Even in areas where it seems I’m laissez-faire, I’m still beating myself up inside.  Keeping a perfect house, for example, has forever been beyond my reach.  So in that case, I just don’t try.  Rather than continue to try and fail, I elect not to try.  Ditto for my desk.  It’s a perpetual state of chaos and I do not have the energy to continue to attempt another failed organizational strategy.  I laugh sometimes that I’m like Pigpen on Charlie Brown.  An ongoing cloud of stuff just follows me.  I don’t mean to create it and I’m not sure where it comes from but it’s always there.  On the outside, it seems to others that I don’t care.  Just last week, a coworker moved several things on my desk.  Her explanation was “just trying to make you a little neater.”  I smiled and said nothing.  But inside me was a cauldron of humiliation and frustration because I really do expect more from myself, and sincerely do wish I had a neater desk.  I joke about it sometimes, but the truth is that it’s frustrating to me to have not yet conquered my “pigpen” type qualities.

Same goes when I have to admit that I can’t do something.  Whether it’s that I don’t have time, ability, or even the interest, saying “no” means I admit that I’m less than perfect, and um…. I hate that.

Hold on to your hats because I’m about to blow this whole thing up by admitting the truth:  THIS IS NOTHING BUT PRIDE.  Nothing at all except me wanting to be in the front of the line, every time.  Nothing except me wanting the satisfaction of being the best.   Not me, showing mercy to other poor less-than-perfect souls by letting them off easier.  Nope.  It’s me holding myself to a higher standard because I LIKE THINKING I’M THE BEST.

Totally and completely opposite of the way a daughter of the Most High God should be.  (Pride’s first on the list of things He hates, you know.)

Any of you who are still reading after seeing in print such an awful truth about me, thank you.  So what now?  Check this out:

Romans 5

 1 Therefore, since we have been justified through faith, we[a] have peace with God through our Lord Jesus Christ, 2 through whom we have gained access by faith into this grace in which we now stand. And we[b] boast in the hope of the glory of God. 3 Not only so, but we[c] also glory in our sufferings, because we know that suffering produces perseverance; 4 perseverance, character; and character, hope. 5 And hope does not put us to shame, because God’s love has been poured out into our hearts through the Holy Spirit, who has been given to us. 6 You see, at just the right time, when we were still powerless, Christ died for the ungodly. 7 Very rarely will anyone die for a righteous person, though for a good person someone might possibly dare to die. 8 But God demonstrates his own love for us in this: While we were still sinners, Christ died for us.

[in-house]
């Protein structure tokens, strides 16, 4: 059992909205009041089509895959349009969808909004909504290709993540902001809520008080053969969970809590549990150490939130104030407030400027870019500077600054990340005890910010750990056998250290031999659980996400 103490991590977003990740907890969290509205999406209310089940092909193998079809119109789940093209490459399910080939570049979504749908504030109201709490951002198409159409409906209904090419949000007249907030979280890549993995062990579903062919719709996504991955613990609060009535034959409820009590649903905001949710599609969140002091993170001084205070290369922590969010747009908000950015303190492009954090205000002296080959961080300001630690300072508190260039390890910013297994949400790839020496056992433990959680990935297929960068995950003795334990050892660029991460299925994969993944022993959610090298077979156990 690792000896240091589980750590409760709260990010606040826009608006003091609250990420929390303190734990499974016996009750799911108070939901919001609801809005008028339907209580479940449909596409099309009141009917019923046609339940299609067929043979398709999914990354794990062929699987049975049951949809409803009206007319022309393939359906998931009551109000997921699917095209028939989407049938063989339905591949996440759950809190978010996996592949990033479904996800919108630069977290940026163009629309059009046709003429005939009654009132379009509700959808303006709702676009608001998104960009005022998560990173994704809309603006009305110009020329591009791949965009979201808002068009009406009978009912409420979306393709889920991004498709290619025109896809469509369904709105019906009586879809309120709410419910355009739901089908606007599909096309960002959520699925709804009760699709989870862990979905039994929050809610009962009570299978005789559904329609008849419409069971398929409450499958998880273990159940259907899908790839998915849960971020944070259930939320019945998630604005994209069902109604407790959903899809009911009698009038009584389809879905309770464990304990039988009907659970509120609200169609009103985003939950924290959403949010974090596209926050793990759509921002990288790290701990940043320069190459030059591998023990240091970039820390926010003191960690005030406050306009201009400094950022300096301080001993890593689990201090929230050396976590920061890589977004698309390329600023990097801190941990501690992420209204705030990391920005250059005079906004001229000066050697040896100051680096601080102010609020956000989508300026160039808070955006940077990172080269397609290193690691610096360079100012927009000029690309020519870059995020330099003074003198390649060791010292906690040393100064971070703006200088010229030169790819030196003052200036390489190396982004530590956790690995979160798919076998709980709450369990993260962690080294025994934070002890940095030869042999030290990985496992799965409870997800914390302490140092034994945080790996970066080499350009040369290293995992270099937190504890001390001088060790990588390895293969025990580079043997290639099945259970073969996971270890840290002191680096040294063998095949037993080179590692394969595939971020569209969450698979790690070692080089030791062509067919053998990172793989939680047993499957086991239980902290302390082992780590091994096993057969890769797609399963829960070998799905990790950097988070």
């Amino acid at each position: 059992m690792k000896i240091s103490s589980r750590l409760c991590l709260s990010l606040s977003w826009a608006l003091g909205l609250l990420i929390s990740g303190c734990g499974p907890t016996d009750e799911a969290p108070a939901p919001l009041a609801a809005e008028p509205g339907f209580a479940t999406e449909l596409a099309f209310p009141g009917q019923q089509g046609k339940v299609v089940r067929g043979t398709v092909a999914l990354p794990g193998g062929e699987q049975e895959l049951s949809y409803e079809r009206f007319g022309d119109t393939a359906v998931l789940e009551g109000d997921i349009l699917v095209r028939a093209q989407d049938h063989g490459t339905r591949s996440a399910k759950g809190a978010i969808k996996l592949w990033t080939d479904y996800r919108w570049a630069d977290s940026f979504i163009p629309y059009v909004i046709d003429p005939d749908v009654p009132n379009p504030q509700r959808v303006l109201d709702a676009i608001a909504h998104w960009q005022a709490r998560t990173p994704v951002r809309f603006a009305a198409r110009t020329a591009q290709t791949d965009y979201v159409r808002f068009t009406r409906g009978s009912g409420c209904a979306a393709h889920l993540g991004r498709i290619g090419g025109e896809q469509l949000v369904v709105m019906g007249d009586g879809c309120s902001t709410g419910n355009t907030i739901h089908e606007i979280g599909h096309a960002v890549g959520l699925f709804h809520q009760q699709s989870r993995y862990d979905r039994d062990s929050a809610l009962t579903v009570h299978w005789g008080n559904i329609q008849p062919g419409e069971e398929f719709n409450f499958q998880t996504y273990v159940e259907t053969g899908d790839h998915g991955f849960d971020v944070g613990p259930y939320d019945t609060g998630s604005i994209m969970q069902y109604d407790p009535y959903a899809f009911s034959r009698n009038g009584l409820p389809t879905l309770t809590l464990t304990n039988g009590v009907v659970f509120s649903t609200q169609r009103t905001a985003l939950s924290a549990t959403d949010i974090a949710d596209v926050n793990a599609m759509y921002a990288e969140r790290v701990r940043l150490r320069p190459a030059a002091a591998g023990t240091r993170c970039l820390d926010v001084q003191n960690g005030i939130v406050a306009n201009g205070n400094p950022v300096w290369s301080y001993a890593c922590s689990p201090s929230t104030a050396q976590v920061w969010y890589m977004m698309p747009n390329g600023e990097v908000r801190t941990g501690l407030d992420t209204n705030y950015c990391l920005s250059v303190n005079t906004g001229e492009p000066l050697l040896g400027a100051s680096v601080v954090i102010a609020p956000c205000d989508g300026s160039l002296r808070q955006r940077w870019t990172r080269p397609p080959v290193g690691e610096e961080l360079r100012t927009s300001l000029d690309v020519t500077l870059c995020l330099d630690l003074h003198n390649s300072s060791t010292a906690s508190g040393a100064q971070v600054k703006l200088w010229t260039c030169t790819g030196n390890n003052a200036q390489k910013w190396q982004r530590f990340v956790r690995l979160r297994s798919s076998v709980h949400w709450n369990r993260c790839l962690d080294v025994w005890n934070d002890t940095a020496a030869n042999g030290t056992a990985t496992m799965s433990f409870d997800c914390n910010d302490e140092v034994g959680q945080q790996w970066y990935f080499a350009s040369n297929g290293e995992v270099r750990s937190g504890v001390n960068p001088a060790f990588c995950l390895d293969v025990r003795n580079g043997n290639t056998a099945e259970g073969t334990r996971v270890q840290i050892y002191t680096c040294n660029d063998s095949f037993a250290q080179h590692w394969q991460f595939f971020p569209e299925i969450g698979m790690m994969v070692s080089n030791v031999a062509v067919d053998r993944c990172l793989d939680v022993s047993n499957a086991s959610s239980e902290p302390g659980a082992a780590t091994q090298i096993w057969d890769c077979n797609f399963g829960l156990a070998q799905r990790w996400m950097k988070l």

It’s grace, my friends.  The ultimate price was paid for me when I was completely oblivious.  You too.  No need to be in front.  No need to be the best.  No need to beat myself up for failing to achieve whatever my latest unrealistic expectation happens to be.  I’ve been loved, accepted, and declared OK already and it had nothing to do with me.  I simply had to accept it for the gift that it is.  That kind of enormous gift makes my need to be first and best seem so silly, doesn’t it?  Why all that trying for a fleeting feeling of self-satisfaction when there is a much more abiding and steady confidence that can be mine through no effort of my own?  God’s plan sure seems easier when it’s put that way, huh?   Perhaps that’s what Jesus meant by the whole “my burden is LIGHT” thing.

And since I no longer have anything to prove, seeing as how Jesus did it all FOR me, since I know that not wanting to admit my imperfections is really an imperfection in itself, and a BIG one at that, Reason #4 is officially defunct.